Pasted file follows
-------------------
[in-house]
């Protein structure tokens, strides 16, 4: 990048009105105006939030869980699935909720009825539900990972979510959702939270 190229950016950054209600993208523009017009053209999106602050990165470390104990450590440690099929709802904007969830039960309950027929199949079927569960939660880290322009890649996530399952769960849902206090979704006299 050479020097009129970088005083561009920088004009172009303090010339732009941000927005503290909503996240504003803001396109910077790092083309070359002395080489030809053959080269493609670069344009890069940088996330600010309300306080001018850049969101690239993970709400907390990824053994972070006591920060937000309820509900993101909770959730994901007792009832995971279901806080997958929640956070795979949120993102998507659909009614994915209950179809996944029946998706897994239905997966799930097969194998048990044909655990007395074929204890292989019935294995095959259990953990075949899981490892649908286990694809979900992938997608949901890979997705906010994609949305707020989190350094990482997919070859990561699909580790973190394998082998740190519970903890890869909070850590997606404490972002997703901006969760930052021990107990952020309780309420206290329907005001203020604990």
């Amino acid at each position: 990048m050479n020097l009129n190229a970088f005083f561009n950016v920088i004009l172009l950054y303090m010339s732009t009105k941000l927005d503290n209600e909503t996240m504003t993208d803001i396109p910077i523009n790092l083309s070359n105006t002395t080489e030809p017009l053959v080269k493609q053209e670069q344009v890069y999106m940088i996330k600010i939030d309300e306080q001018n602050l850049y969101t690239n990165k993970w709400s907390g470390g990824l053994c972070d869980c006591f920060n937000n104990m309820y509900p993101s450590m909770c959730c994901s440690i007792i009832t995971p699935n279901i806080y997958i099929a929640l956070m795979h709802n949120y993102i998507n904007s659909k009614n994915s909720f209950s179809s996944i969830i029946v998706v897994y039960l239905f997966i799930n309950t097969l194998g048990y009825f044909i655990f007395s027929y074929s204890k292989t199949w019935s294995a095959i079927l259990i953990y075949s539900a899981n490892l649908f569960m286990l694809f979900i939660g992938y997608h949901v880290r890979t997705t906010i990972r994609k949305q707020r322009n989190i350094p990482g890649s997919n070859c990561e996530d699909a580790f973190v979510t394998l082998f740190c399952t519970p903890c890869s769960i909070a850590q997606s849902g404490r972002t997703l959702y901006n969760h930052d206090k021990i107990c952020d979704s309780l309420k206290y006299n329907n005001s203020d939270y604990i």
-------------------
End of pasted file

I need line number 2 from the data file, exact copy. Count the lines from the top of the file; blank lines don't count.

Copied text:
């Protein structure tokens, strides 16, 4: 990048009105105006939030869980699935909720009825539900990972979510959702939270 190229950016950054209600993208523009017009053209999106602050990165470390104990450590440690099929709802904007969830039960309950027929199949079927569960939660880290322009890649996530399952769960849902206090979704006299 050479020097009129970088005083561009920088004009172009303090010339732009941000927005503290909503996240504003803001396109910077790092083309070359002395080489030809053959080269493609670069344009890069940088996330600010309300306080001018850049969101690239993970709400907390990824053994972070006591920060937000309820509900993101909770959730994901007792009832995971279901806080997958929640956070795979949120993102998507659909009614994915209950179809996944029946998706897994239905997966799930097969194998048990044909655990007395074929204890292989019935294995095959259990953990075949899981490892649908286990694809979900992938997608949901890979997705906010994609949305707020989190350094990482997919070859990561699909580790973190394998082998740190519970903890890869909070850590997606404490972002997703901006969760930052021990107990952020309780309420206290329907005001203020604990």